ABOUT ME (...and an apology!)

REWRITTEN : March October 2013

Hello. My name is Terry Crowfoot and I live with my husband in Hampshire in the south of England with one Siamese cat and a tankful of marine fish. I also own just seven llamas and one alpaca.
I am keenly interested in the training of these animals, two in particular, and this is what this website sets out to describe.
I apologise for the quality of this site; I was born long before computers were invented. Though I hope you can find (..er..navigate..) your way around, it is obviously an amateurish home-made effort and will maybe convince you that my interest lies more in training llamas than in website design

How I got involved
I had no interest in llama training when I bought my first pair of llamas a few years ago. Indeed, I bought them merely as easy-to-care-for animals which would graze and grace our fields and provide companionship for our Shi
re horse who had lost his companion. Some two years into ownership and whilst surfing the Internet one evening, I came across an American site on which I read an account of llamas, who, it was claimed, had been trained to turn off barn lights and ring bells. I chuckled, dismissed the whole story as a bit of harmless American fantasy and then moved on.
Some months later, whilst again casually visiting some of the llama websites which the Americans do so well, I came upon another strange story. This time the llamas were "dropping hoops into buckets," and "fetching their own halters" I decided to investigate this ridiculous story further!
My investigations led me to into much fascinating reading, or rather re-reading, of the work done by the behaviourist Burrhus Skinner, whose experiments I had been forced to study decades ago as part of my educational psychology course at college. This time I had a real interest.( For those of you who wish to know a bit about his work, I have made a separate page on operant conditioning  since it's a bit heavy on a site that is intended to be fun.)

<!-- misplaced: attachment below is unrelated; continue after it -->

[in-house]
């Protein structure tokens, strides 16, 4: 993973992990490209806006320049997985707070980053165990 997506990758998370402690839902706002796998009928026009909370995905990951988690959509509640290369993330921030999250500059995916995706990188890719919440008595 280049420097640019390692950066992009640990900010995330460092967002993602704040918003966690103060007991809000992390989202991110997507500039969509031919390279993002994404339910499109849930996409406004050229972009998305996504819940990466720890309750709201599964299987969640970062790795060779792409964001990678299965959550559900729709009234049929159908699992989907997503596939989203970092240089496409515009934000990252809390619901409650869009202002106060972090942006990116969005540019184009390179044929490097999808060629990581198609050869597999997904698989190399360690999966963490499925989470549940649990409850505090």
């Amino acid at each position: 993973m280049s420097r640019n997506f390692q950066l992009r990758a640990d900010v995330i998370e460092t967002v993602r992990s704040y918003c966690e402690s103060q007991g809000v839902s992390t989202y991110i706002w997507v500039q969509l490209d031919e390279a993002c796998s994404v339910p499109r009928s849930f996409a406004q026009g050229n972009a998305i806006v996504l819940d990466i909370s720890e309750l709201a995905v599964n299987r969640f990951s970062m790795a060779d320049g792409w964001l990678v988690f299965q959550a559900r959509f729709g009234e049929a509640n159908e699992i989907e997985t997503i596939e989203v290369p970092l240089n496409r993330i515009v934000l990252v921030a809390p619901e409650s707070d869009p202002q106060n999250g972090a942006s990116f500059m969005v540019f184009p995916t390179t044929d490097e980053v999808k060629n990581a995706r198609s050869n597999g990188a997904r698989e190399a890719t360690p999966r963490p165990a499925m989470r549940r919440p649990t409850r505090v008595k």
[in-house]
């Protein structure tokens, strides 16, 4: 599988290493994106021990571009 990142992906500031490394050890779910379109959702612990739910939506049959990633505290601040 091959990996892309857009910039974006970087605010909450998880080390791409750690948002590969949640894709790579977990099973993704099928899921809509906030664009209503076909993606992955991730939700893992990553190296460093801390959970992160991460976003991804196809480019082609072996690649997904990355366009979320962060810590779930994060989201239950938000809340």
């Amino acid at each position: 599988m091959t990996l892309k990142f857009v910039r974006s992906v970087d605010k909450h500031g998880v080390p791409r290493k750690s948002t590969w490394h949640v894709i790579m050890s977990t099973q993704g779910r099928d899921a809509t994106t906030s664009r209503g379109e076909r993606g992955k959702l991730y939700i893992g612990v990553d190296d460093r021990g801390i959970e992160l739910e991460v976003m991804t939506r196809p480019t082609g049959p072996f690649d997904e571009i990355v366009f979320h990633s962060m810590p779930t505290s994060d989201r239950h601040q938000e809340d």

It was the work of Jim Logan of Snowdridge Llamas in the States that finally decided me to start training llamas. With his wife Amy, Jim had worked extensively with llamas using operant conditioning. Jim and Amy have achieved great things but it is sad that they have only used the medium of entertainment-style videos to describe their work, when they clearly have the knowledge and experience to come up with a far more serious and detailed piece of literature on their subject.

In the llama world I have had much thought-provoking advice from Sue Curliss in Australia, Sue Ailsby in Canada and Jim Krowka from Oregon, USA. I haven't always followed their advice, but have always learnt something from it.

I have read a fair amount about operant conditioning as used to train animals, particularly dogs and horses. Amongst others, Alexandra Kurland has made a great contribution in this field. But it is Karen Pryor author, of "Dont Shoot the Dog", who has had probably had the greatest influence on my approach.. Karen has worked extensively with dolphins and other animals in USA, using operant conditioning methods. Sadly she has never tried llamas!


"training llamas begins with getting their trust"